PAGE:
Proton therapy market continues decline after 2015 high point: report

February 26, 2019
by Gus Iversen , Editor in Chief
A new analysis from MEDraysintell, a market intelligence group specializing in radiotherapy and nuclear medicine, confirms that the high level of market activity seen in proton therapy during 2015 appears to have been an exception, not the norm, for investment in the cutting-edge cancer treatment.

The peak activity continued through mid-2016 when a slow decline began and continued throughout 2018. Last year's global investment in particle therapy (carbon as well as proton) was almost 20 percent lower than 2017, and 62 percent lower than 2015.

The report, called Proton Therapy World Market Report & Directory, Edition 2019, cites several factors contributing to the sluggish investment including negative publicity, resistance from health authorities and private insurances to reimburse proton therapy, and the overall cost hurdles of the treatment.

Proton therapy has origins going back over 60 years, but the modern market really began in the early 1990's, Paul-Emmanuel Goethals, co-founder of MEDraysintell, told HCB News. It really started accelerating around 2007-2008, around which time Varian Medical Systems entered the market and Mevion Medical Systems (then called Still River) introduced a compact system concept, he added.

Barring any significant shake-ups, MEDraysintell is predicting the market will continue downward an additional 25 percent by 2020.

Although it's been said that at least 10 percent of external radiotherapy patients could benefit from proton therapy, only 0.7 percent actually received it in 2018. Meanwhile, the majority of facilities in operation are not treating the maximum number of patients possible, with only 17 percent of proton facilities treating over 200 patients per treatment room.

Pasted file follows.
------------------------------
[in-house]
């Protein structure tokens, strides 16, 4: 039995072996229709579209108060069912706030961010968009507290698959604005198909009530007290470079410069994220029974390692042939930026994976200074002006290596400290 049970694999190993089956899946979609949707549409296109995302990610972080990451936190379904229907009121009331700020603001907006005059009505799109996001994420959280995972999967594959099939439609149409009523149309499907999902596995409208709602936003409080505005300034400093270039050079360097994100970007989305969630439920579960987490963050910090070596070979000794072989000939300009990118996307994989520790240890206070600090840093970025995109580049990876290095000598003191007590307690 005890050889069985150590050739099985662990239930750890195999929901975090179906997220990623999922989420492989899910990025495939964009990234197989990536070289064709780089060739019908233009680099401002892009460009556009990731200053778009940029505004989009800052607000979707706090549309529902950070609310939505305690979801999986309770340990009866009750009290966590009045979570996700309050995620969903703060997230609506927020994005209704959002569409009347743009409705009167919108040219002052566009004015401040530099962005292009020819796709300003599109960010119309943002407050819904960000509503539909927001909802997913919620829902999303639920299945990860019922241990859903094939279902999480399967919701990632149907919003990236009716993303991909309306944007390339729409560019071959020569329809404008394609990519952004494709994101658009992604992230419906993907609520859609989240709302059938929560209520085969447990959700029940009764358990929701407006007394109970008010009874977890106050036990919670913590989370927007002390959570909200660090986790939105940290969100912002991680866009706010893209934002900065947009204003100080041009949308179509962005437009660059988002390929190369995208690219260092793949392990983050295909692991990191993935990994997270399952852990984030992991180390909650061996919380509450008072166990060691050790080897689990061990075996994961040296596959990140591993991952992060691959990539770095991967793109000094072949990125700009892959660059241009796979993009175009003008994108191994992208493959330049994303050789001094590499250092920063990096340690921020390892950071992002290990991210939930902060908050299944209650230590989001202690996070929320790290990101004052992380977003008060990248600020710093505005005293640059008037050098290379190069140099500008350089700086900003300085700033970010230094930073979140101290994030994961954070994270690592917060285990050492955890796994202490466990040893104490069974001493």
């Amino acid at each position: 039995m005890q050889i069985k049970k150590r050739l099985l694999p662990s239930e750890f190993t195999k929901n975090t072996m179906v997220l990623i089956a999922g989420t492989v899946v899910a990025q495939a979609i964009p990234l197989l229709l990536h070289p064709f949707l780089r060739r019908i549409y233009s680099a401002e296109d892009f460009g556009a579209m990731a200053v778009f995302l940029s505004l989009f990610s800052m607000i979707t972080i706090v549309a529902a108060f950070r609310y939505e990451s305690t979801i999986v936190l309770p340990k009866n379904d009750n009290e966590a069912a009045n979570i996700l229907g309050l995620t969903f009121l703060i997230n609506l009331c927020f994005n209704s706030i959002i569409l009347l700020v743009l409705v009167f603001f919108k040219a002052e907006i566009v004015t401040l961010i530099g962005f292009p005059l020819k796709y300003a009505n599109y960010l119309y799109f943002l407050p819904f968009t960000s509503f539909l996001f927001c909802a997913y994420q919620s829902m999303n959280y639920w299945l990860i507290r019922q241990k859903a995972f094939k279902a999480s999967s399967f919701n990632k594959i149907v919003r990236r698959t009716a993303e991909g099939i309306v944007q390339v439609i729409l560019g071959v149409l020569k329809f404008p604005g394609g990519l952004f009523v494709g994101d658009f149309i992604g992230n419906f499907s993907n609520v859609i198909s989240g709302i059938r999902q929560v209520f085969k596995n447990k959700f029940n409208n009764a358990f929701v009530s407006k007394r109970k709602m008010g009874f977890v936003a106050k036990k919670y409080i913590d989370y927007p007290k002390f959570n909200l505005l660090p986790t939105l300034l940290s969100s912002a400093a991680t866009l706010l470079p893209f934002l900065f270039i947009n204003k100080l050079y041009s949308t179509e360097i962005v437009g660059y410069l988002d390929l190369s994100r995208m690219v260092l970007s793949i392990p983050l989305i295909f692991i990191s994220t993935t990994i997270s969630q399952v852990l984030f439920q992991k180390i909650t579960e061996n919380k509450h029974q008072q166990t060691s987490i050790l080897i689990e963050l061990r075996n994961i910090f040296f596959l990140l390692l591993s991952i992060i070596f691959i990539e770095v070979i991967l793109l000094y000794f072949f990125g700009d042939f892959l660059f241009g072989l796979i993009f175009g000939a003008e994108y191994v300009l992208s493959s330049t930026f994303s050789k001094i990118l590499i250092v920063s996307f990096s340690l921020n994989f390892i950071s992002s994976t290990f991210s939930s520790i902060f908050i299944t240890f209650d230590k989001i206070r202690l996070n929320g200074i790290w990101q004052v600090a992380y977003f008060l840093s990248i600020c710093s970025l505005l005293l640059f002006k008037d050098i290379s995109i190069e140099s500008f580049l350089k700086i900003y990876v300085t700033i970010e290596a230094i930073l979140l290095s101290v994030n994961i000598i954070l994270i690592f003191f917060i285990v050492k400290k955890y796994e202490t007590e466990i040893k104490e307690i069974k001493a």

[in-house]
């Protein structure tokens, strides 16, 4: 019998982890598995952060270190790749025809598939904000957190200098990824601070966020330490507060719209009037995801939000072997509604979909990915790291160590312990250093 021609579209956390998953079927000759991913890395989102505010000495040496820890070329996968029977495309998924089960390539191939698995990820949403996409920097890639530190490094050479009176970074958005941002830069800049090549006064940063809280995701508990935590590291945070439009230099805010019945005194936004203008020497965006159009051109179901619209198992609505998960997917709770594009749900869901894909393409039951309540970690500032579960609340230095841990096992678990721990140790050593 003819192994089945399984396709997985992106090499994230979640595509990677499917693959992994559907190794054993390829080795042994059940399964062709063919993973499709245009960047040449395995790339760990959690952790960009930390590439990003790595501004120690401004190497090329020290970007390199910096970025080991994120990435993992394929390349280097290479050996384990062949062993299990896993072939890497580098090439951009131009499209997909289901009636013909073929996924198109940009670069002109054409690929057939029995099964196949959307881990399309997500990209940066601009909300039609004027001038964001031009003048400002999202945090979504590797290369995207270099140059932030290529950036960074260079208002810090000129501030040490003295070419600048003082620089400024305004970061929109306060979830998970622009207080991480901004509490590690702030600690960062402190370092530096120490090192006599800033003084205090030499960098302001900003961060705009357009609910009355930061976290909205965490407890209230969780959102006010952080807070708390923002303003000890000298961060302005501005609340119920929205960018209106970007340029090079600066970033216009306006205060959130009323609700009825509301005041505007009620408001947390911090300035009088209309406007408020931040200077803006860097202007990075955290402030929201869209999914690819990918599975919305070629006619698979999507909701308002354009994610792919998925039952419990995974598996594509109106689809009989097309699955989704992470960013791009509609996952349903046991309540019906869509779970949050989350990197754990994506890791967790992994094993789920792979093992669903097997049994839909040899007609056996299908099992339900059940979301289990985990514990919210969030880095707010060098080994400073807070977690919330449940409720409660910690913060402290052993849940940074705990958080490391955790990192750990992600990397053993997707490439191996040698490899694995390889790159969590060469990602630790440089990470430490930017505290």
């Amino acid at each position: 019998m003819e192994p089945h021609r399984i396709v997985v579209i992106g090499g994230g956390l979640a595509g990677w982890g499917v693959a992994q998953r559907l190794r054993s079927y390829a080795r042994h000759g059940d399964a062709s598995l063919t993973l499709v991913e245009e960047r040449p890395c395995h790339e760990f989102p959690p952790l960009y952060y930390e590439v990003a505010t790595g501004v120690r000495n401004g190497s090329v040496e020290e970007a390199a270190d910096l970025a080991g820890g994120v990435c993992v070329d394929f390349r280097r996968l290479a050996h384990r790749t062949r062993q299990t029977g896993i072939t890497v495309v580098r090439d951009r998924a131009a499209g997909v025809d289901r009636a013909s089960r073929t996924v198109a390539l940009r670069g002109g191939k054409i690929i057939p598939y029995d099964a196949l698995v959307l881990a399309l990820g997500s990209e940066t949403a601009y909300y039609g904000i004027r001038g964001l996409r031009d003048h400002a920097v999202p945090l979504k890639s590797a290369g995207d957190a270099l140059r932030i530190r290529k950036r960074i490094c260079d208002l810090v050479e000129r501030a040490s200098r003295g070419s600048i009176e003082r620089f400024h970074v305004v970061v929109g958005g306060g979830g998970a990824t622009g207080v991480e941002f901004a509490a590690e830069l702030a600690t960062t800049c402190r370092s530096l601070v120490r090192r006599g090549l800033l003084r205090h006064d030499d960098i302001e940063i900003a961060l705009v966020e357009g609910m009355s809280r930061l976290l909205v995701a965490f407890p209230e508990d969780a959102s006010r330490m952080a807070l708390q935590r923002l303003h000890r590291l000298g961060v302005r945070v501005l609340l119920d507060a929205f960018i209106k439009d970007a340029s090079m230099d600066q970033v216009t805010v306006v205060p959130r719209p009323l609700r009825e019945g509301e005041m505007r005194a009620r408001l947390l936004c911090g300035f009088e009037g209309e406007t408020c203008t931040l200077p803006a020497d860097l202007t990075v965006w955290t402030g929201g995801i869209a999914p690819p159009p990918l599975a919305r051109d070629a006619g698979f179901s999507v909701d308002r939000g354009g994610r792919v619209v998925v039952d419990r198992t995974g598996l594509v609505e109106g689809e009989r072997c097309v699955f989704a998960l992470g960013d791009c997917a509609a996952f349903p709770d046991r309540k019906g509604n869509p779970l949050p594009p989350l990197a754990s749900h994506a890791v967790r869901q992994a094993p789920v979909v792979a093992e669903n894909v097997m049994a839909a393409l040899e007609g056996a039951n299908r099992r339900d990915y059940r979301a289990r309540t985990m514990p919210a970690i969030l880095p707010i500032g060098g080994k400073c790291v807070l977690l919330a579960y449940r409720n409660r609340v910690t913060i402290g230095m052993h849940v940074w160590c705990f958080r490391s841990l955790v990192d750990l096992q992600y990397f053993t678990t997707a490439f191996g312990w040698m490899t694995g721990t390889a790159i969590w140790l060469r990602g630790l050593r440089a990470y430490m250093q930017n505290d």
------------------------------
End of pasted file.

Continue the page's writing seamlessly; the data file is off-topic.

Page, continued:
"In 2018, two proton therapy facilities filed for bankruptcy," said Goethals, referring to Seattle Cancer Care Alliance Proton Therapy and ProCure Proton Therapy Center Oklahoma, "mainly because they were not able to attract a sufficient number of patients."

In order to reverse the trend, MEDraysintell recommends proton therapy stakeholders continue to publish research and expand the body of clinical evidence illustrating outcomes superior to conventional radiotherapy treatment. The group also called for stronger marketing so that more patients are referred to the treatment who stand to benefit.

The new report also indicates a market preference for single-room proton therapy facilities over multi-room. According to MEDraysintell, less than 40 percent of the facilities purchased in 2016 were single-room, whereas 2018 purchases were 100 percent oriented toward single rooms.

"A multi-room facility requires a larger investment, lets say, $150-200 million for a 4-5 room facility, but then the center needs to recruit a sufficient number of patients to 'fill' those rooms each year," said Goethals. "While a single-room facility would cost about $30-40 million, and you need to attract a lower number of patients to break even."

So, what does the future hold?

Currently, over 70 percent of proton therapy facilities are from just three vendors. Goethals anticipates "more than 10" vendors will eventually compete in the space, meanwhile consolidations will take place and hopefully the cost of equipment will start to trend downwards.

For more information on the proton therapy market forecast up to 2030, the full 350-page report and directory is available for purchase from MEDraysintell.

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